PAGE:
This was a short chapter. But I think all he wants to get across here is for you to know your worth. If you need to measure pay, do it hourly. You’re time is valuable. Make the most of it.

Create Space 🔗

Everything we do fall into four types of spaces. Learn how the happiest people allocate time across those four spaces. And how you can create space with specific strategies to reduce choice, time and accessibility. In a world where we never have enough stuff, we want to get more done and everything’s moving so fast; we tend to burn out. In my case my mind always wants to be doing stuff and sometimes I do! I fuckin’ kill it, but very quickly after that I burn out. Rather horribly. My mind crashes. So Neil actually breaks it down pretty easily and tells you to try balance your workloads by type and try to get into each of these four mental states (and some examples):

The Four Workloads 🔗
  • The Zone: Prepping for a conference, a big launch, first month on a job
  • Making Space: Lying on a beach, meditating, chilling
  • Thinking: Journaling, writing, talking with friends, therapy sessions
  • Doing: Hiking, working out, playing sports

So that’s nice and all and yeah we’re probably all about trying to get those things done. But even doing a little bit of these everyday my mind still goes into overdrive just thinking of random stuff. Thankfully, Neil gives us three ways to helps us clear our minds.

3 Ways to Less Brain Clutter 🔗
  1. Make your life easier by removing the amount of decisions you need to make 👉🏻 Automate, Effectuate (Just do it), Regulate (Rules)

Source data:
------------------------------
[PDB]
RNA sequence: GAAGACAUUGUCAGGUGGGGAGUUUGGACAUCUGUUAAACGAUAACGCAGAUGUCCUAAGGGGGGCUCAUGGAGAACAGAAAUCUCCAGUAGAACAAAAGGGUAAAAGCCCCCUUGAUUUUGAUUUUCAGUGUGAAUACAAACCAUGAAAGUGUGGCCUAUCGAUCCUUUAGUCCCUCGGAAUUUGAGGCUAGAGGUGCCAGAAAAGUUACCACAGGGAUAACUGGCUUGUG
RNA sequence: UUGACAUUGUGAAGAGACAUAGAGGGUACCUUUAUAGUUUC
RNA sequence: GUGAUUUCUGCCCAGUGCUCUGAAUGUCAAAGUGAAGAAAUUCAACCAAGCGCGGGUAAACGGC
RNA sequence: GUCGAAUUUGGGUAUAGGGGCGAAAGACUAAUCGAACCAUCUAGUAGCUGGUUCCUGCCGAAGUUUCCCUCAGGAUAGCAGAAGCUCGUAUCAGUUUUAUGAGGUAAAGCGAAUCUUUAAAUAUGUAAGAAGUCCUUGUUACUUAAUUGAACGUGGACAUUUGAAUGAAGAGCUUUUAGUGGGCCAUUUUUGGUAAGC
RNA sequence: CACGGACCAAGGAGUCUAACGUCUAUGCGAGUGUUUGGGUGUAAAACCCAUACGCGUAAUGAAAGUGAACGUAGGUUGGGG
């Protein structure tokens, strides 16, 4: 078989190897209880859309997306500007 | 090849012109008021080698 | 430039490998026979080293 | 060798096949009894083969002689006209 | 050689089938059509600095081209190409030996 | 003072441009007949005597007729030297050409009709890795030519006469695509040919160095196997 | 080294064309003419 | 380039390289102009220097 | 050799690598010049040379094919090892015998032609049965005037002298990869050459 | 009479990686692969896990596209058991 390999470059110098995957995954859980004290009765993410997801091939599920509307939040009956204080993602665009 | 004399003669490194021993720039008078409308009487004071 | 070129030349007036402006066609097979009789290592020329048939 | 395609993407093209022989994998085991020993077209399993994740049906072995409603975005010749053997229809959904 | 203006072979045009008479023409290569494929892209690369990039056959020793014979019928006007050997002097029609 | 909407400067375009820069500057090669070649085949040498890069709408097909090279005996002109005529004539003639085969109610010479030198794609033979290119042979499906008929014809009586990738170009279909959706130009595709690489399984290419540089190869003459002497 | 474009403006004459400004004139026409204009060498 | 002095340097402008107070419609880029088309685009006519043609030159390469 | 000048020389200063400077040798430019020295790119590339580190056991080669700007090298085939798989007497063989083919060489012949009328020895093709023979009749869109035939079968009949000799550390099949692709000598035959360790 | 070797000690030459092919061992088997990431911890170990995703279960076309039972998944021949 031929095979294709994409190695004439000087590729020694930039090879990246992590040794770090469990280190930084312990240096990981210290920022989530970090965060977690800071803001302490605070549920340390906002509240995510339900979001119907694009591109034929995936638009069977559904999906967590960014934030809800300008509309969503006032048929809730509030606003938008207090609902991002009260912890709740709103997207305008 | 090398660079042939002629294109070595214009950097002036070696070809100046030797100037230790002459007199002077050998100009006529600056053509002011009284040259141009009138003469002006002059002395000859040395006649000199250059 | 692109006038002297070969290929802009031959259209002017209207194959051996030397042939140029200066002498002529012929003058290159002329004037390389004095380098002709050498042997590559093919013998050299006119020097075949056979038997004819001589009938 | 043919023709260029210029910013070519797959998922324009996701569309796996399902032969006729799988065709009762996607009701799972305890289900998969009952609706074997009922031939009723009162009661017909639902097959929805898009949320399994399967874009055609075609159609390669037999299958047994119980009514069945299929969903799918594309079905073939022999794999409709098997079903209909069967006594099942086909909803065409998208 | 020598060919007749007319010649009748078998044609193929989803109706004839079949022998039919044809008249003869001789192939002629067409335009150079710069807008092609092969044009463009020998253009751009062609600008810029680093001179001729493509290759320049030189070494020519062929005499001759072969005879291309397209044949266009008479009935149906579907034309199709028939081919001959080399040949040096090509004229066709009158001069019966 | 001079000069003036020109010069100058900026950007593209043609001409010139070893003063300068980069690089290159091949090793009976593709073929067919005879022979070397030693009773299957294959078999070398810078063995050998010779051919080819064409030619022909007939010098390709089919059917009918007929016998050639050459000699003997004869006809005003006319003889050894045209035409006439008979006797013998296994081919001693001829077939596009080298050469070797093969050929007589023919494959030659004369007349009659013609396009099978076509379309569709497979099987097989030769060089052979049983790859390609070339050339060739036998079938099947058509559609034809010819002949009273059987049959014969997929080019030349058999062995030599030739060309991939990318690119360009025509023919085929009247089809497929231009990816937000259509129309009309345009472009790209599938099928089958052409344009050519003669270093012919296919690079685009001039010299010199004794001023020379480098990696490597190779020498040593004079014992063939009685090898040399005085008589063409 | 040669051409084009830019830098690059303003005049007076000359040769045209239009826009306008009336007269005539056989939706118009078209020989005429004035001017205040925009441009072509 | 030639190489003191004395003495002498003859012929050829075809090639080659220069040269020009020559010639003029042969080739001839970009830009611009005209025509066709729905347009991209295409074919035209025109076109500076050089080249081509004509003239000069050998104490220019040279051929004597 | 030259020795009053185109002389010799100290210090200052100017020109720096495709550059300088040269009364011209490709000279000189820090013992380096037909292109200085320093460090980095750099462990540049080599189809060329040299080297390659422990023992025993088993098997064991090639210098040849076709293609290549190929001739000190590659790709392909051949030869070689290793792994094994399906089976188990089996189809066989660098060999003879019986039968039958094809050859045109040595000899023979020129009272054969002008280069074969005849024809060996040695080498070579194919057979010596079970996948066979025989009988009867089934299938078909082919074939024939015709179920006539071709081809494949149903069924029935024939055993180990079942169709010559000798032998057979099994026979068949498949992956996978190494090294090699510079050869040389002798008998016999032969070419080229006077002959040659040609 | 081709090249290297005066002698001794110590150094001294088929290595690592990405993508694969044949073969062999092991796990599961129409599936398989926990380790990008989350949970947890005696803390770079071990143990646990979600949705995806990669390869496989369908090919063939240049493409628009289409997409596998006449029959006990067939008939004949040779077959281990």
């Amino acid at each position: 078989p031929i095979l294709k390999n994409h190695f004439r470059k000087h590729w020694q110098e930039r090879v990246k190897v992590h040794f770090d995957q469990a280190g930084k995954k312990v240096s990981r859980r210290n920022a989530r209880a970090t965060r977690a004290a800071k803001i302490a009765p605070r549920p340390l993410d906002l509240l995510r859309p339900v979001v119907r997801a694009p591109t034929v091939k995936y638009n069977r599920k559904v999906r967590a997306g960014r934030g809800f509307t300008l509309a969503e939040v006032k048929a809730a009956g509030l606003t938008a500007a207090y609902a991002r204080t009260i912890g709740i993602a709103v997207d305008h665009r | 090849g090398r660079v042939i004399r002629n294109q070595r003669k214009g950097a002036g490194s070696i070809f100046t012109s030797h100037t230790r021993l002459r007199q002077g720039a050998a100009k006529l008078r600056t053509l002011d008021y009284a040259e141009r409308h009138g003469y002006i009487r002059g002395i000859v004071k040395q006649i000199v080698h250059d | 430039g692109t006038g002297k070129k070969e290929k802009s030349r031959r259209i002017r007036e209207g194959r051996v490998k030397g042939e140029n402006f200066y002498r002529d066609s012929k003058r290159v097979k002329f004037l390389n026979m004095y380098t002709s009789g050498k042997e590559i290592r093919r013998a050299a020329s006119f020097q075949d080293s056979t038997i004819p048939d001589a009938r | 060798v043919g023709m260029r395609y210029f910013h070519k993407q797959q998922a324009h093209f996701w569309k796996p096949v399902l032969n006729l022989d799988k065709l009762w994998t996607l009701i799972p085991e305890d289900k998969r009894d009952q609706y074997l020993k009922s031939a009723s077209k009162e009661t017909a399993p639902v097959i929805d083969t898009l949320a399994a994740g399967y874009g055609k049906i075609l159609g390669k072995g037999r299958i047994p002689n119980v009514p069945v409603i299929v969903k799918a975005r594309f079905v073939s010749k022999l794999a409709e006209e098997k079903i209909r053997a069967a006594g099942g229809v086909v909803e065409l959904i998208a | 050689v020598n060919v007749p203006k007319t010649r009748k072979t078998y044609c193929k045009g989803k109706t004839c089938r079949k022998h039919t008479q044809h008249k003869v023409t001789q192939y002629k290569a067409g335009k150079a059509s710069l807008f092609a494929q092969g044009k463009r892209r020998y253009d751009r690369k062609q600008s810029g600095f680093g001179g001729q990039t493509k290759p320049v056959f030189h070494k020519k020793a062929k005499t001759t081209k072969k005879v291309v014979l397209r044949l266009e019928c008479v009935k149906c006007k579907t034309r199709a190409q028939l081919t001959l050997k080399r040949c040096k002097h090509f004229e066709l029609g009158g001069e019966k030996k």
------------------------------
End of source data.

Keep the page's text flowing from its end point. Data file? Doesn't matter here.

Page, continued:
2. Move deadlines up. If you need to get something done shorten the amount of time you have and that last minute panic will surely kick in
  3. Make yourself less accessible. With modern technology anybody can get a hold of us and switching back and forth between things gets distracting. Removing access to yourself when you’re trying to focus will make you more productive a hundred fold

Balance your life, take breaks, put happiness first and try your best to make your life easier!

Have Everything 🔗


Be content with what you have. Rejoice in the way things are. When you realize there is nothing lacking, the whole world belongs to you.

Just Do It 🔗

If there’s something you need to get done or something you’ve always wanted to do, the best thing to do is: JUST DO IT! Stop waiting for motivation. Focus more on discipline. This was pretty much what the Limitless Planner was centred around. I remember even reading something called the No Zero Day Challenge on Reddit and it really inspired me to change my life. So the best course of action is to just take action but if you need help with this all here’s a technique:

The Jerry Seinfeld Method 🔗
  • Declare a habit/task that you can do daily
  • Everyday you do it mark a big ‘X’ on a calendar
  • Try to build the longest chain possible

No days off!
Learn to overcome fear and procrastination with baby steps and the 30-seconds technique.

Be You 🔗

This was the chapter that I had no idea how to reiterate and relate back to happiness. The title makes sense; the secret is to “be you,” but what does that mean? From my understanding the main point is self-acceptance. Allow yourself to be the person you are. We’re too often stuck making sure that our parents are satisfied with our decisions, that the people around us will like us or approve of us, we don’t want to be judged. But essentially one of the symptoms of happiness is that none of that really matters to you. Sure, just like the rest of these things in the book easier said than done.